Facebook offers a viable method of recruitment for online qualitative research in certain situations. Here we outline how it works, and look at its pros and cons.
How Facebook recruitment works
Facebook recruitment is usually based on Facebook advertising. In other words, an advert is shown to a target group of people.
Instead of this advert being to promote a good or service, which is what would usually happen, it invites people to register their interest in taking part in a research project, in return for an incentive.
It is very important that a Facebook recruitment advert is worded in terms of inviting people to register their interest in taking part in the research, rather than just inviting them to take part in the research. This is because with the latter approach there is a risk that too many people would sign up and expect to be paid their incentive, and that some, or even all, of those people would not be properly qualified for the research.
People who wish to register their interest in taking part in the research click a link on the Facebook advert. There are various options for what happens as a result of clicking the link. But one option, which we favour, is that it takes people into an online recruitment survey.
The purpose of the recruitment survey is to collect demographic data, give further details about the research, and ask questions which identify those respondents who meet all the qualifying conditions. Anyone who does not meet the qualifying conditions, or who is in a demographic group which already has the required number of prospective participants, is screened out.
With Facebook recruitment it is possible to target adverts at specific groups of Facebook users. For example, this could be residents in a certain geographic area, and/or people with particular interests.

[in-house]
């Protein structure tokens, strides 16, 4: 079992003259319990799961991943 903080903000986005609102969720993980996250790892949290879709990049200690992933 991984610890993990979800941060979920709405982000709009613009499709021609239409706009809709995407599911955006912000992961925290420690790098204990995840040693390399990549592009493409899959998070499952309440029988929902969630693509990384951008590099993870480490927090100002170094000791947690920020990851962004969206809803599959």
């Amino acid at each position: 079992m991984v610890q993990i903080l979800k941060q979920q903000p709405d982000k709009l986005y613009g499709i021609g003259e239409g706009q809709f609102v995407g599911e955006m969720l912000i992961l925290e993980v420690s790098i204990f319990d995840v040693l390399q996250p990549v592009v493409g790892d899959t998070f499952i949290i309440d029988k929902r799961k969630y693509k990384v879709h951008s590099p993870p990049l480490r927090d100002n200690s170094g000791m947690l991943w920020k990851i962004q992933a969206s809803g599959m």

Facebook gives certain pre-defined options for this, and shows a count of the number of users that meet the conditions set. For example, you could enter the conditions of Living in Bristol and being Vegan. This would show the number of people who meet these criteria.
In practice, there may not be a literal option for “Being vegan”. But instead, there may be options to select people who follow, for example, certain vegan restaurants or groups.
A difficulty with Facebook advertising is that very often the conditions required by the researcher or client are not available within Facebook’s range of pre-defined filter options. In addition, Facebook changes these options from time to time.
This is not to say Facebook can’t be used for recruitment, but rather that the advert would have to be directed to a broader audience, and the recruitment survey would have to filter out the non-qualifiers.
Pros and cons
In terms of the advantages of Facebook recruitment, it does offer potentially fresh participants for each research project, and Facebook has an enormous global user base across all demographic groups.
On the other hand, the response rate to Facebook adverts can be hard to predict, and therefore the recruiter has somewhat less control in terms of being able to achieve a certain number of recruits within a given time-frame.
Facebook advertising can be successful, and we have used it a number of times. To be honest, we would usually consider panel recruitment first in most situations, but that’s only because we feel it gives more control. Certainly for very localised recruitment Facebook can be a good option, and we would always consider Facebook as one option when recruiting.
Finally, in terms of cost, Facebook is generally around the same as other methods. The Facebook adverts themselves cost very little for each person who clicks on them, but there is still a fair amount of programming and general administration involved for the recruiters.
If you would like to find out more please contact me for further information.